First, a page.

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The Villages
Saturday, February 24, 2024

Overweight Americans feel stigmatized because of their weight

New population data from 2022 show 22 states have an adult obesity prevalence at or above 35 percent, compared to 19 states in 2021, according to data from the Centers for Disease Control and Prevention (CDC).

Just 10 years ago, no state had an adult obesity prevalence at or above 35 percent. The 2022 Adult Obesity Prevalence Maps highlight the need for population-based interventions to ensure that all people have access to healthy foods, safe places for physical activity, stigma-free obesity prevention and treatment programs, and evidence-based health care services such as medication and surgery.

The 22 states with an adult obesity prevalence at or above 35 percent include: Alabama, Arkansas, Delaware, Georgia, Indiana, Iowa, Kansas, Kentucky, Louisiana, Mississippi, Missouri, Nebraska, North Dakota, Ohio, Oklahoma, South Carolina, South Dakota, Tennessee, Texas, Virginia, West Virginia, and Wisconsin.

The 2022 maps show that obesity impacts some groups more than others. There are notable differences by race and ethnicity, as shown by combined data from 2020–2022. Among geographic groups (states, territories, or DC) with enough data, the number with an adult obesity prevalence of 35 percent or higher, by race/ethnicity, is:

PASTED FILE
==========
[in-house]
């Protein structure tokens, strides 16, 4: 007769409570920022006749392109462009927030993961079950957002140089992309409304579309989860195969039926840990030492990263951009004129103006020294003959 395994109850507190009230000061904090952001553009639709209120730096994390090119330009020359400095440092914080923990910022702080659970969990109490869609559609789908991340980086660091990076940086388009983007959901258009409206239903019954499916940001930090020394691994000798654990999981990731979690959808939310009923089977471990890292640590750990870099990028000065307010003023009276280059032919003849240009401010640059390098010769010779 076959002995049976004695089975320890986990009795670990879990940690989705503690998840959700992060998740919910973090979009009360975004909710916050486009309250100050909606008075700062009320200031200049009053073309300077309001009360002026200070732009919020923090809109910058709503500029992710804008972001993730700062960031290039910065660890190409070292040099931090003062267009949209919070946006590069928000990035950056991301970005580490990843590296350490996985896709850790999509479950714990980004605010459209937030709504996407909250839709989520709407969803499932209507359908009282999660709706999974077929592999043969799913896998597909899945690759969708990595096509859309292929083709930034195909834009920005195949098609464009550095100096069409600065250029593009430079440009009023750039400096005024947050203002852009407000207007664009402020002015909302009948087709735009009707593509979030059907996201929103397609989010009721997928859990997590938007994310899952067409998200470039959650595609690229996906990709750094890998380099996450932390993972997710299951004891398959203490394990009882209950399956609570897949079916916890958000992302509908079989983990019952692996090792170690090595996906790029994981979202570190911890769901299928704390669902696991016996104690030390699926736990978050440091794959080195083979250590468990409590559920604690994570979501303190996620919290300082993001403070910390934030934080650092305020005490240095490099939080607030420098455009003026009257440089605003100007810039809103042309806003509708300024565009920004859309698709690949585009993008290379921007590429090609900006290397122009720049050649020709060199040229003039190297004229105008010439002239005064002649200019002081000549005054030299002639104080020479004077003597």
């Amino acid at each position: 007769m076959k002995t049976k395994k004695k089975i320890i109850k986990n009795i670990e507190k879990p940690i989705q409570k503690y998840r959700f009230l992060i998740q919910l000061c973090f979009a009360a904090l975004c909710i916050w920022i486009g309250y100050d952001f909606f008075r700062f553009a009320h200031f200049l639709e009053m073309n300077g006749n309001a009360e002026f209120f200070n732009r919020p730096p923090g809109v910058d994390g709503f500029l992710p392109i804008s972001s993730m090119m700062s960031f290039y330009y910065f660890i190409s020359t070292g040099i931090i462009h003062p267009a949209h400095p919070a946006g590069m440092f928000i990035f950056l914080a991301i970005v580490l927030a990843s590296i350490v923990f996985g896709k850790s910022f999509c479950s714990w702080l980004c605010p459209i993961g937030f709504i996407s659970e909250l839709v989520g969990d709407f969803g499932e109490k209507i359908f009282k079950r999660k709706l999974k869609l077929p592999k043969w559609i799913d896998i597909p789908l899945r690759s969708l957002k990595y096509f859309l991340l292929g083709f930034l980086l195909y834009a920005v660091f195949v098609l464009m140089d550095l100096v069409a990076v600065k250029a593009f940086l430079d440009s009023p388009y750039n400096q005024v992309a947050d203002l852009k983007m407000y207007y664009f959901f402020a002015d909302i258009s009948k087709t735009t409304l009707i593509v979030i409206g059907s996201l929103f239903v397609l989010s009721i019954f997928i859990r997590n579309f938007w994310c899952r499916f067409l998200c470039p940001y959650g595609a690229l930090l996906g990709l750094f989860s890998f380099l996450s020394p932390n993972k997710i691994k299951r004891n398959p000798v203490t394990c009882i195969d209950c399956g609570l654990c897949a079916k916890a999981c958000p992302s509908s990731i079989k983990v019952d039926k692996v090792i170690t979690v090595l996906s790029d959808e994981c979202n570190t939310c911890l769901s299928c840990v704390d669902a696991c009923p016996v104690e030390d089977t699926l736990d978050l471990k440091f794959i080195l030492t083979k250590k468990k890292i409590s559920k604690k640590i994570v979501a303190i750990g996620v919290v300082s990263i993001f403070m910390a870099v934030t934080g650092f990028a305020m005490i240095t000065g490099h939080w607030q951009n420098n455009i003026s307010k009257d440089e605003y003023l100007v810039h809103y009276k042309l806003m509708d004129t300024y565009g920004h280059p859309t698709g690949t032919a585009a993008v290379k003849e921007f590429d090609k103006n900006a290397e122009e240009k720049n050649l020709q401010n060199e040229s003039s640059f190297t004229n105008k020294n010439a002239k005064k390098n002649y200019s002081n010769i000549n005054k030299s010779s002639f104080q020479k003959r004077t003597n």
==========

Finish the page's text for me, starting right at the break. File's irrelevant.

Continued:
• American Indian or Alaska Native adults: 33 (among 47 states)
  • Asian adults: 0 (among 37 states, 1 territory, and DC)
  • Black adults: 38 (among 48 states and DC)
  • Hispanic adults: 32 (among 49 states, 2 territories, and DC)
  • White adults: 14 (among 49 states, 1 territory, and DC)

State-based adult obesity prevalence by race, ethnicity, and location is based on self-reported height and weight data from the Behavioral Risk Factor Surveillance System. Adults with obesity are at increased risk for many other serious health conditions, including as heart disease, stroke, type 2 diabetes, some cancers, severe outcomes from COVID-19, and poor mental health. Additionally, people with obesity report being stigmatized because of their weight.

To make progress, everyone – from the federal, state, and local governments; communities; providers; and public health partners—can work together to provide comprehensive support for obesity prevention and treatment.

CDC’s Division of Nutrition, Physical Activity, and Obesity carries out proven strategies to improve health, prevent chronic diseases, support optimal early life growth and development, and reduce health disparities among racial and ethnic populations with the highest risk, or burden, of chronic disease. These strategies include food service and nutrition guidelines, fruit and vegetable vouchers and produce prescriptions, safe and accessible physical activity family healthy weight programs, continuity of care in breastfeeding support, early care and education settings.

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